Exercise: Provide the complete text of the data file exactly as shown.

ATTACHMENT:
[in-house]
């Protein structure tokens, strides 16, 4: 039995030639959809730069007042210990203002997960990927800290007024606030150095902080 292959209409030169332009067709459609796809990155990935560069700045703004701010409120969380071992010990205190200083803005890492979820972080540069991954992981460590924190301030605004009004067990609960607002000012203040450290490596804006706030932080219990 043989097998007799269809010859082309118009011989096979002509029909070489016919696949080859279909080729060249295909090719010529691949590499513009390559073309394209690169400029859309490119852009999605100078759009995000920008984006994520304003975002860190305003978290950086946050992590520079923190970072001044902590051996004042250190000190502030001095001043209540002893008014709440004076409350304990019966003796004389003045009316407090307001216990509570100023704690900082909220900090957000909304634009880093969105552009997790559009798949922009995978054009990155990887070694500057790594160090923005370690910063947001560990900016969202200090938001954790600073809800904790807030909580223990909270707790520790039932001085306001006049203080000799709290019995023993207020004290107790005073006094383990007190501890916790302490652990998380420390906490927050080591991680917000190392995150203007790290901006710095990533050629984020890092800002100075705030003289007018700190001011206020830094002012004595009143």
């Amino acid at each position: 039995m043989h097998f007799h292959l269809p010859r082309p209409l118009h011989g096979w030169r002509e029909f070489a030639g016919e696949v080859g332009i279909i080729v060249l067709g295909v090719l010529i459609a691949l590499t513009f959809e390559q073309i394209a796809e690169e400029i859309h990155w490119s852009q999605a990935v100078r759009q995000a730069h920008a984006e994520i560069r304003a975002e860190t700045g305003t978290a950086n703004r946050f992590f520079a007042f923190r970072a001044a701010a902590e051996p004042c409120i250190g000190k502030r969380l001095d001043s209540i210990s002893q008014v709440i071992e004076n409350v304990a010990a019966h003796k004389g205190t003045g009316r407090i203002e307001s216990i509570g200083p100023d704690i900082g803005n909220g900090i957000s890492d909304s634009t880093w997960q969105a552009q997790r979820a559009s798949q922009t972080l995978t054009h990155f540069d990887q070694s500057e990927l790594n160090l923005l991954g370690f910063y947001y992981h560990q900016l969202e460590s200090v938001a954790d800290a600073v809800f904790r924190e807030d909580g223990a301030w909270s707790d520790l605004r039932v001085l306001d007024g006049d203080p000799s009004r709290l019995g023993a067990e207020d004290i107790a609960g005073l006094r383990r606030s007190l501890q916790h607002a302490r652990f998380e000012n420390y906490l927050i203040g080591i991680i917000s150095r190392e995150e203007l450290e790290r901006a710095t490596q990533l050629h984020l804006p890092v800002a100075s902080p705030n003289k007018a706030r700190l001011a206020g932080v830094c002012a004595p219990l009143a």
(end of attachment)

[in-house]
């Protein structure tokens, strides 16, 4: 039995030639959809730069007042210990203002997960990927800290007024606030150095902080 292959209409030169332009067709459609796809990155990935560069700045703004701010409120969380071992010990205190200083803005890492979820972080540069991954992981460590924190301030605004009004067990609960607002000012203040450290490596804006706030932080219990 043989097998007799269809010859082309118009011989096979002509029909070489016919696949080859279909080729060249295909090719010529691949590499513009390559073309394209690169400029859309490119852009999605100078759009995000920008984006994520304003975002860190305003978290950086946050992590520079923190970072001044902590051996004042250190000190502030001095001043209540002893008014709440004076409350304990019966003796004389003045009316407090307001216990509570100023704690900082909220900090957000909304634009880093969105552009997790559009798949922009995978054009990155990887070694500057790594160090923005370690910063947001560990900016969202200090938001954790600073809800904790807030909580223990909270707790520790039932001085306001006049203080000799709290019995023993207020004290107790005073006094383990007190501890916790302490652990998380420390906490927050080591991680917000190392995150203007790290901006710095990533050629984020890092800002100075705030003289007018700190001011206020830094002012004595009143």
């Amino acid at each position: 039995m043989h097998f007799h292959l269809p010859r082309p209409l118009h011989g096979w030169r002509e029909f070489a030639g016919e696949v080859g332009i279909i080729v060249l067709g295909v090719l010529i459609a691949l590499t513009f959809e390559q073309i394209a796809e690169e400029i859309h990155w490119s852009q999605a990935v100078r759009q995000a730069h920008a984006e994520i560069r304003a975002e860190t700045g305003t978290a950086n703004r946050f992590f520079a007042f923190r970072a001044a701010a902590e051996p004042c409120i250190g000190k502030r969380l001095d001043s209540i210990s002893q008014v709440i071992e004076n409350v304990a010990a019966h003796k004389g205190t003045g009316r407090i203002e307001s216990i509570g200083p100023d704690i900082g803005n909220g900090i957000s890492d909304s634009t880093w997960q969105a552009q997790r979820a559009s798949q922009t972080l995978t054009h990155f540069d990887q070694s500057e990927l790594n160090l923005l991954g370690f910063y947001y992981h560990q900016l969202e460590s200090v938001a954790d800290a600073v809800f904790r924190e807030d909580g223990a301030w909270s707790d520790l605004r039932v001085l306001d007024g006049d203080p000799s009004r709290l019995g023993a067990e207020d004290i107790a609960g005073l006094r383990r606030s007190l501890q916790h607002a302490r652990f998380e000012n420390y906490l927050i203040g080591i991680i917000s150095r190392e995150e203007l450290e790290r901006a710095t490596q990533l050629h984020l804006p890092v800002a100075s902080p705030n003289k007018a706030r700190l001011a206020g932080v830094c002012a004595p219990l009143a």